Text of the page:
As a Best Practice in SCCM 2012x, you use dedicated Device Collections for patching. This way it’s far more easier to gain (and keep!!!) granular control over patch management as a whole. And ALSO as a Best Practice, these dedicated patch Device Collections are placed in a dedicated folder with a sound naming scheme being used.
But in order to stay on top of things, it’s a hard requirement to KNOW exactly which servers are contained by what patch Device Collection. You don’t want that special server which doesn’t allow for an automatic reboot to end up in the patch Device Collection which does just that since it’s targeted by the ADR allowing automatic reboots… Ouch!
Also for the process side of things, you need to have this information so you can use that information in your service manager system like SCSM for instance.
Of course, you can open each patch Device Collection, copy it’s members and paste it into an Excel sheet. But that’s so time consuming and so 1980’s!
The PowerShell challenge & a ‘pat’ on the back of Coretech
But hey! We’ve got PowerShell these days! And SCCM 2012x is PowerShell driven! So why not write a PS script which does just that.
And while we’re at it, this PS script must enumerate the correct patch Device Collections (these patch specific Device Collections come and go, as required) and create per patch Device Collection a separate CSV file, having the name of the related patch Device Collection.
On itself nothing difficult to do with PowerShell. However, as it turned out, it was a challenge to enumerate the correct folder in the SCCM 2012x Console since there isn’t a default PS cmdlet for it. Gladly the community came to the rescue. I found different resources about how to achieve just that.
For me however, one blog stood out since it provided a ‘fix’ for it with just a few lines of PS code. Awesome! Yes, you need to obtain the FolderID by using a free tool (Coretech WMI and PowerShell Explorer tool). But when you’ve got that FolderID you’re in good shape.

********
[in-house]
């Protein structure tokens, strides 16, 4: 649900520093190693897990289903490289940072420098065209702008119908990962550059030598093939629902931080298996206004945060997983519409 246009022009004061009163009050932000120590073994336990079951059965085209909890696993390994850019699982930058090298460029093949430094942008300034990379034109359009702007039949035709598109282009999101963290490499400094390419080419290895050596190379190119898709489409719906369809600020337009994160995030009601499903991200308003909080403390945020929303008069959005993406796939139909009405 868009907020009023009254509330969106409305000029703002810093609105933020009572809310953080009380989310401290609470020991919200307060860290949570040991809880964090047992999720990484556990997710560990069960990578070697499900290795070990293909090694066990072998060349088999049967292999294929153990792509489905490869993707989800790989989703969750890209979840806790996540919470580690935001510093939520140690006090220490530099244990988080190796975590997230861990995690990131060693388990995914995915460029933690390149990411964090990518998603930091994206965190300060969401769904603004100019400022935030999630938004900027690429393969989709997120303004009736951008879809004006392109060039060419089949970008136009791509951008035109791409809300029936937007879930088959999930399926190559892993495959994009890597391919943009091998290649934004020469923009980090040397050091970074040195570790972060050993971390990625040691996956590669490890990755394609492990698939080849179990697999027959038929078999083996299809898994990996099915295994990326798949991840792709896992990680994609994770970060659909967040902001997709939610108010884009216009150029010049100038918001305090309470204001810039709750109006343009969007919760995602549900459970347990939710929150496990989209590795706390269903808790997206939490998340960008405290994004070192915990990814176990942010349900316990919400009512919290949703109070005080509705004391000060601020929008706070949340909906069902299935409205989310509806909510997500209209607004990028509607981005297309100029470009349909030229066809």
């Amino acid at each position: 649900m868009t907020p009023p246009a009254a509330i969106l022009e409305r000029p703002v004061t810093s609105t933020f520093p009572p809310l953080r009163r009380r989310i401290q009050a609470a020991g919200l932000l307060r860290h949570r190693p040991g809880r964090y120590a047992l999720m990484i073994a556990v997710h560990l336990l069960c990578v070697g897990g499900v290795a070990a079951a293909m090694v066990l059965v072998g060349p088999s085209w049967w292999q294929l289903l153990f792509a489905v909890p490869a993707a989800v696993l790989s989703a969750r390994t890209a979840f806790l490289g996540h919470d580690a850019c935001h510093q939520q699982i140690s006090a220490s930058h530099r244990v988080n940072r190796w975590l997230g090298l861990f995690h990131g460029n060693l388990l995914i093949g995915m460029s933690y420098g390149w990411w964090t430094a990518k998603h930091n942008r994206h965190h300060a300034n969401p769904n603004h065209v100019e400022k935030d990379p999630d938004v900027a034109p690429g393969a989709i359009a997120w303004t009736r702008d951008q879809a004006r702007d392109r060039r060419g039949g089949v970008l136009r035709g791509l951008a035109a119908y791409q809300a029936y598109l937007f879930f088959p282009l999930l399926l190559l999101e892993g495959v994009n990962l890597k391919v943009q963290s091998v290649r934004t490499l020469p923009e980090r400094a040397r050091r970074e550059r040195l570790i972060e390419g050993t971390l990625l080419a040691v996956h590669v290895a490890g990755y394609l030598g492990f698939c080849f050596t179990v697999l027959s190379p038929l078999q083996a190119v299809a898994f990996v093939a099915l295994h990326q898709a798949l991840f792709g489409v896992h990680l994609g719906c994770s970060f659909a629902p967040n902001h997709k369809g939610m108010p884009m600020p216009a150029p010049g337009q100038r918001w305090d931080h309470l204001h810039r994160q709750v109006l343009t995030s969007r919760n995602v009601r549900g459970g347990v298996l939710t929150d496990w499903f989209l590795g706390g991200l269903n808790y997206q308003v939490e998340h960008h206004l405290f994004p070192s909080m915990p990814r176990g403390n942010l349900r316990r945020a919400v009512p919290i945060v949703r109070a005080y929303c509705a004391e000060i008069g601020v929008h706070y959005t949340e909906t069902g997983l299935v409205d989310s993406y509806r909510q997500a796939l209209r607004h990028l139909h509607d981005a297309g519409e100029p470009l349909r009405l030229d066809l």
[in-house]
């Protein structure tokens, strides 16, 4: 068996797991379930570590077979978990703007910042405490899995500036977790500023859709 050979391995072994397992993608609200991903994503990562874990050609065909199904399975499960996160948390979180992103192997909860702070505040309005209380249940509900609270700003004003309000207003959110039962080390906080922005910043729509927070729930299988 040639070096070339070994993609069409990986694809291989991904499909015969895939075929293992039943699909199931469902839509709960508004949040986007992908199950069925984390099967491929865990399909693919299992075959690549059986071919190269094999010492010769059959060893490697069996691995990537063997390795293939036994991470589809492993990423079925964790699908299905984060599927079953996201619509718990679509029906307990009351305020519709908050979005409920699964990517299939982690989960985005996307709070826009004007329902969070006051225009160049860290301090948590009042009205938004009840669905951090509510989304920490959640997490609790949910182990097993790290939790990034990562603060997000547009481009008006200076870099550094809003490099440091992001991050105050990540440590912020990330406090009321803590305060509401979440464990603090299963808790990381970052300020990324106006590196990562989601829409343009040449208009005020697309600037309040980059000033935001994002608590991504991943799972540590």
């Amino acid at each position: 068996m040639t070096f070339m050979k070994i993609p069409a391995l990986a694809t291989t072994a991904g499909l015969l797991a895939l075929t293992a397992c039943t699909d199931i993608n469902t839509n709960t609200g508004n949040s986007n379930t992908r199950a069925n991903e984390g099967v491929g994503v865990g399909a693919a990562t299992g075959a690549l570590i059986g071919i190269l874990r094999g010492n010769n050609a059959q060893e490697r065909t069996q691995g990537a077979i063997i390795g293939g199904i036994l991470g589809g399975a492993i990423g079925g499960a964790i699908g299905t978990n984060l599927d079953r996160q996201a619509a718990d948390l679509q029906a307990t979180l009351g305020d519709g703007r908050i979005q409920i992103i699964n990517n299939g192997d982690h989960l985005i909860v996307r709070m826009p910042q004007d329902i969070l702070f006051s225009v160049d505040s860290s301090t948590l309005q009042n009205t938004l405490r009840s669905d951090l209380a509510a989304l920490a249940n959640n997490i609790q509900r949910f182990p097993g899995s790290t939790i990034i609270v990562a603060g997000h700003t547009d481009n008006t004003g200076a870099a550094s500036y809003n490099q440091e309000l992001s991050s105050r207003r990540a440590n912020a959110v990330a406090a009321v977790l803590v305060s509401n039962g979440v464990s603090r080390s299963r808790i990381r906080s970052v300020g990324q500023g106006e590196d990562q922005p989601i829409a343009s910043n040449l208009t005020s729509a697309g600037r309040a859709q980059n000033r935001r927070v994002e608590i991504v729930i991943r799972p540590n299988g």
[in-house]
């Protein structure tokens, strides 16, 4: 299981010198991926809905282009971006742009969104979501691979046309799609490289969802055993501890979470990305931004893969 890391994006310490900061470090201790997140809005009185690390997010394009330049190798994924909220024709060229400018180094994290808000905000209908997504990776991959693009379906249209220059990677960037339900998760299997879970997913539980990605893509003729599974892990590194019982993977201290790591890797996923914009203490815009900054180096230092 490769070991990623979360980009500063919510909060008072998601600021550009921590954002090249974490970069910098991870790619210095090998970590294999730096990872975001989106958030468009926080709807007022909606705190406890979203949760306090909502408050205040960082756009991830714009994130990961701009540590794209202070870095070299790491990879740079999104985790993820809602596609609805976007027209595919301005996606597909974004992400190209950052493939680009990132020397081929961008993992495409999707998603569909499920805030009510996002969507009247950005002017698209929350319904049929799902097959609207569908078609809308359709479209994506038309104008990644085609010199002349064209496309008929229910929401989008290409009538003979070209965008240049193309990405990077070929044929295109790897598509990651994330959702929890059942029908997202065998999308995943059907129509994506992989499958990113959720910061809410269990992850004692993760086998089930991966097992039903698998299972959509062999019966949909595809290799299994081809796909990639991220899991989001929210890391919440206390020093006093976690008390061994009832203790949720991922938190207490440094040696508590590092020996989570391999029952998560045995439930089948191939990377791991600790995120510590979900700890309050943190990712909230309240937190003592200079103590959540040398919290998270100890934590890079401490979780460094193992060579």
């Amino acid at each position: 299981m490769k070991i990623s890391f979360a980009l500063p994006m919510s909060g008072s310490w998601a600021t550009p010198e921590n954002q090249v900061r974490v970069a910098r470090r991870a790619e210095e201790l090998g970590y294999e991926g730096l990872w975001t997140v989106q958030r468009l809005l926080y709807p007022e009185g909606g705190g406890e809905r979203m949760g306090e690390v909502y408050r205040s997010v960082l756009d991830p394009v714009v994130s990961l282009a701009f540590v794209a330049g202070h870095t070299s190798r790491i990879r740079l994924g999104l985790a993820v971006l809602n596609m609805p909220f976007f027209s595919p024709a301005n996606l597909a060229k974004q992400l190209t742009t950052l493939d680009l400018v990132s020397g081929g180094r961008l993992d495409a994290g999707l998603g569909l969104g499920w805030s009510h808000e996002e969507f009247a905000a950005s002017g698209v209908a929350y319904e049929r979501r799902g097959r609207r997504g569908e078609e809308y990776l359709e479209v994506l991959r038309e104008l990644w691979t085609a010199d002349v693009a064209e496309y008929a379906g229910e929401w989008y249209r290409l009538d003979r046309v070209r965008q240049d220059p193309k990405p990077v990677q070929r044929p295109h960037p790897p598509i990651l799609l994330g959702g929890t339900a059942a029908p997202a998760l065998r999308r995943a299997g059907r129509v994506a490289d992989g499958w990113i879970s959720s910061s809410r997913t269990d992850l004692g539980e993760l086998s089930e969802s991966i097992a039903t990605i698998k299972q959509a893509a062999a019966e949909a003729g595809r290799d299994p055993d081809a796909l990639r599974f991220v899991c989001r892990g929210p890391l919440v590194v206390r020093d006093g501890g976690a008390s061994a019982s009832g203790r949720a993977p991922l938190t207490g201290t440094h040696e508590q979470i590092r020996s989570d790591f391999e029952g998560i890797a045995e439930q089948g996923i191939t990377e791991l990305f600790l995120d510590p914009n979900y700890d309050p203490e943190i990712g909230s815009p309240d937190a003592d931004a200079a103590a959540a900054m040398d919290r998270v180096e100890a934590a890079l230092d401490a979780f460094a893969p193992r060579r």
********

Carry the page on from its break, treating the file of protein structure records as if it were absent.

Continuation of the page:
Therefore a BIG word of thanks to Coretech since they provided me with the correct information, PowerShell code and previously mentioned tool, all for free, like the true community spirit. So all credits go to them since without this posting written by them, this PS script couldn’t be made and kept so simple.
How the PS script works
So now it’s time for the PS script. it does a couple of things which I’ll explain here.
First and foremost, it’s best to run this PS script from a SCCM server.
And – again - YOU need to run the Coretech WMI and PowerShell Explorer tool FIRST in order to obtain the correct FolderID which you’re going to use in this PS script.
Replace the folder in the comment with the correct folder.
Replace the entry 16777XYZ after $FolderID with the correct one you’ve found with the Coretech WMI and PowerShell Explorer tool
Replace [YOUR SCCM Side Code] with your side code after -Namespace "ROOT\SMS\Site_
Create the folder D:\Server Management\Server Patch Device Collections on the system where you’re going to run this PS script from. Of course you’re free to use the C:\ drive as well .
This part of the PS script checks whether that folder is already present. When not found it will create it for you. Of course you can modify this part of the PS script as required.
When the user is okay with overwriting the old CSV files the script will enumerate all patch (server) Device Collections, get it’s members and pipe them into a CSV file, one per Device Collection. Each CSV file will be named as their respective (server) patch Device Collection:
The PS script
You can find the PS script here.
Of course, you can make this script more fancier. Like asking the user where to place the CSV files and use the answer as a parameter in the script.
Or when old CSV files are found, they can be moved to another folder and let the script continue.
None the less, this script provides the basics with some additional checking (folder/CSV files). And the rest of it, I leave it up to you, the community.
So feel free to make it more ‘posh’ and send me back the results. When I am impressed I’ll share it on my blog with referring to you.
And last but not least: Without Coretech this script wouldn’t have been so easy to make.